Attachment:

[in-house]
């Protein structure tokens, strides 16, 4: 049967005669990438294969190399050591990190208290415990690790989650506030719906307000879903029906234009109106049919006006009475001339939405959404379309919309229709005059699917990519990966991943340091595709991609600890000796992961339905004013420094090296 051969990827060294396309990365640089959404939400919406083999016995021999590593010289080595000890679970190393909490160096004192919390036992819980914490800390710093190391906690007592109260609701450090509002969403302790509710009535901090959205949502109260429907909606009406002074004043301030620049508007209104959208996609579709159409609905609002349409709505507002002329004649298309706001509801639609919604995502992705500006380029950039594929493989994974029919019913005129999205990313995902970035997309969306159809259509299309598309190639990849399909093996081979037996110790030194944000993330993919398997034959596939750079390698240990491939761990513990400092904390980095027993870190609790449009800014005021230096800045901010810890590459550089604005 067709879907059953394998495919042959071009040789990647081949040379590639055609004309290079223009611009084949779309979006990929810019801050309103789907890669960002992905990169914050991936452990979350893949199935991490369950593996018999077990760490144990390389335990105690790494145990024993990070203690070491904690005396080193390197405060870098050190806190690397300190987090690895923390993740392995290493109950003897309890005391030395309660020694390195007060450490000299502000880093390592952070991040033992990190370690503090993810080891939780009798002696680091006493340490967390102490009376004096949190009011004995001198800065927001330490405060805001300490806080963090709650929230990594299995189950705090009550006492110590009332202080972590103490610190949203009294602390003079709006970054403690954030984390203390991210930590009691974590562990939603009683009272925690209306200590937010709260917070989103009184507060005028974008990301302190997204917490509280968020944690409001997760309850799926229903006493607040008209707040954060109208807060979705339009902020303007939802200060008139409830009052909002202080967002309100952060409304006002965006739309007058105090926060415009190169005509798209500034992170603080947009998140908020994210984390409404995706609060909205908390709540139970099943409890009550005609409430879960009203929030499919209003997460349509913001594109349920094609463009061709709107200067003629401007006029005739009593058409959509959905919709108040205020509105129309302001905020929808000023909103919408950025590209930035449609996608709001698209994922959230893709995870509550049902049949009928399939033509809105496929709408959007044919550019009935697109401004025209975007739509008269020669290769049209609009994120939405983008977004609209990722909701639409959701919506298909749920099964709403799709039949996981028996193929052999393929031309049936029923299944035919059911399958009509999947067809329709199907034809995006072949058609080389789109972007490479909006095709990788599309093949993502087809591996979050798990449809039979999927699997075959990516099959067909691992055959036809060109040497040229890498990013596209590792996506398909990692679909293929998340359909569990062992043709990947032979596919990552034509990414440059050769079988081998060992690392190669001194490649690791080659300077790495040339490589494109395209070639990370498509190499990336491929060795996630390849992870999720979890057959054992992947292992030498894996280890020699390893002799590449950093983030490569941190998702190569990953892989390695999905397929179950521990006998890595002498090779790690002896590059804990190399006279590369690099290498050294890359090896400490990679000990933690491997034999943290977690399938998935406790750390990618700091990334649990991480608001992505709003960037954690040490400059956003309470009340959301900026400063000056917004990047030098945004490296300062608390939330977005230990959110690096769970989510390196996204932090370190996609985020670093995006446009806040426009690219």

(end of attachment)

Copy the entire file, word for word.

[in-house]
């Protein structure tokens, strides 16, 4: 049967005669990438294969190399050591990190208290415990690790989650506030719906307000879903029906234009109106049919006006009475001339939405959404379309919309229709005059699917990519990966991943340091595709991609600890000796992961339905004013420094090296 051969990827060294396309990365640089959404939400919406083999016995021999590593010289080595000890679970190393909490160096004192919390036992819980914490800390710093190391906690007592109260609701450090509002969403302790509710009535901090959205949502109260429907909606009406002074004043301030620049508007209104959208996609579709159409609905609002349409709505507002002329004649298309706001509801639609919604995502992705500006380029950039594929493989994974029919019913005129999205990313995902970035997309969306159809259509299309598309190639990849399909093996081979037996110790030194944000993330993919398997034959596939750079390698240990491939761990513990400092904390980095027993870190609790449009800014005021230096800045901010810890590459550089604005 067709879907059953394998495919042959071009040789990647081949040379590639055609004309290079223009611009084949779309979006990929810019801050309103789907890669960002992905990169914050991936452990979350893949199935991490369950593996018999077990760490144990390389335990105690790494145990024993990070203690070491904690005396080193390197405060870098050190806190690397300190987090690895923390993740392995290493109950003897309890005391030395309660020694390195007060450490000299502000880093390592952070991040033992990190370690503090993810080891939780009798002696680091006493340490967390102490009376004096949190009011004995001198800065927001330490405060805001300490806080963090709650929230990594299995189950705090009550006492110590009332202080972590103490610190949203009294602390003079709006970054403690954030984390203390991210930590009691974590562990939603009683009272925690209306200590937010709260917070989103009184507060005028974008990301302190997204917490509280968020944690409001997760309850799926229903006493607040008209707040954060109208807060979705339009902020303007939802200060008139409830009052909002202080967002309100952060409304006002965006739309007058105090926060415009190169005509798209500034992170603080947009998140908020994210984390409404995706609060909205908390709540139970099943409890009550005609409430879960009203929030499919209003997460349509913001594109349920094609463009061709709107200067003629401007006029005739009593058409959509959905919709108040205020509105129309302001905020929808000023909103919408950025590209930035449609996608709001698209994922959230893709995870509550049902049949009928399939033509809105496929709408959007044919550019009935697109401004025209975007739509008269020669290769049209609009994120939405983008977004609209990722909701639409959701919506298909749920099964709403799709039949996981028996193929052999393929031309049936029923299944035919059911399958009509999947067809329709199907034809995006072949058609080389789109972007490479909006095709990788599309093949993502087809591996979050798990449809039979999927699997075959990516099959067909691992055959036809060109040497040229890498990013596209590792996506398909990692679909293929998340359909569990062992043709990947032979596919990552034509990414440059050769079988081998060992690392190669001194490649690791080659300077790495040339490589494109395209070639990370498509190499990336491929060795996630390849992870999720979890057959054992992947292992030498894996280890020699390893002799590449950093983030490569941190998702190569990953892989390695999905397929179950521990006998890595002498090779790690002896590059804990190399006279590369690099290498050294890359090896400490990679000990933690491997034999943290977690399938998935406790750390990618700091990334649990991480608001992505709003960037954690040490400059956003309470009340959301900026400063000056917004990047030098945004490296300062608390939330977005230990959110690096769970989510390196996204932090370190996609985020670093995006446009806040426009690219």